Legislative Assembly for the ACT: 2009 Week 2 Hansard (12 February) . . Page.. 780..
MS BRESNAN (continuing):
In the ACT, the community sector also currently faces enormous challenges in relation to the Indigenous workforce and has great difficulty recruiting and retaining Indigenous workers. Their role is critical, both to ensure the cultural appropriateness of delivery for Indigenous service users and to make the workplace a culturally safe place for other Indigenous workers. I repeat that this information was released before the impact of the global economic crisis had been felt. In the harsher economic climate we are now experiencing, the pressure is even greater on those with limited resources delivering services to an increasing number of people who are affected by job losses, rent increases, rising food prices and homelessness.
Low-income households make up to 13 per cent of the ACT's population, a figure which is often not recognised given this city's reputation for affluence. These are the people who suffer the most in terms of insecure housing, financial stress, poor access to health services, transport and crisis support. It is this group that is generally first affected when there are job losses and, hence, the demand for assistance in this area will most definitely rise. There is the additional concern that increased job losses will cause more families to slip into the low-income category, therefore increasing the demand on community service delivery.
The ageing population is also being confronted with the additional challenges associated with diminishing superannuation returns and the need to manage on reduced income: return to the workforce to supplement income or rely on community support.
Research undertaken by the National Centre for Social and Economic Modelling for the ACT Council of Social Service in 2008, released last week, shows that low-income ACT households devote more of their expenditure, almost 70 per cent, to necessities such as housing, electricity, food and transport. That is more than for average ACT households. A reduction in or loss of income for this group will place additional pressure on community organisations to provide assistance.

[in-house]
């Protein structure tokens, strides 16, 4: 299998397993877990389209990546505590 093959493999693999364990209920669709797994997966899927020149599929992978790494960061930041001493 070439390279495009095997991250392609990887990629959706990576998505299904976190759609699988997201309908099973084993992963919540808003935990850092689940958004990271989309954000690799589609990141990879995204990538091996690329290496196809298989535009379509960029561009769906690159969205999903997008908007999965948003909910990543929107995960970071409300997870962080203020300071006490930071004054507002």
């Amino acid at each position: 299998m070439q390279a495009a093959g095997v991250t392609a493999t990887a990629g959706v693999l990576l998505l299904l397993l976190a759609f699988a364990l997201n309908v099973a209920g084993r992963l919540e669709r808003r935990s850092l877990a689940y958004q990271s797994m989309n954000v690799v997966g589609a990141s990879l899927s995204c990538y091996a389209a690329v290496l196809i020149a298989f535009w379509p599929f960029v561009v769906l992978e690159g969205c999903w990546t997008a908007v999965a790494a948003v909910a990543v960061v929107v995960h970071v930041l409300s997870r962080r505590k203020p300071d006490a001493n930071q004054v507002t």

It is essential to now ensure that, in these difficult times, the community service sector is provided with the qualified staffing resources and funding to meet the challenge of assisting the disadvantaged. Community sector organisations have difficulty attracting and retaining staff and this impacts on the ability of the organisations to deliver programs and services. Low wages and poor working conditions need to be addressed to ensure the community sector employees receive wages and have conditions that are commensurate with public sector employees who have similar responsibilities. We need to ensure that close attention is paid to the needs of this group and the work they perform, when dealing with any possible reduction in funding allocations as a result of the downturn in the economy.
As the elected representatives of the ACT, we need to listen to those delivering community services as they are the ones at the coalface helping people in great need; they are the ones who work long hours in poor conditions for low pay. We need to ensure they are resourced and have the proper level of support to assist the most disadvantaged among us in the community.
MR STANHOPE (Ginninderra—Chief Minister, Minister for Transport, Minister for Territory and Municipal Services, Minister for Business and Economic Development, Minister for Indigenous Affairs and Minister for the Arts and Heritage) (3.23): I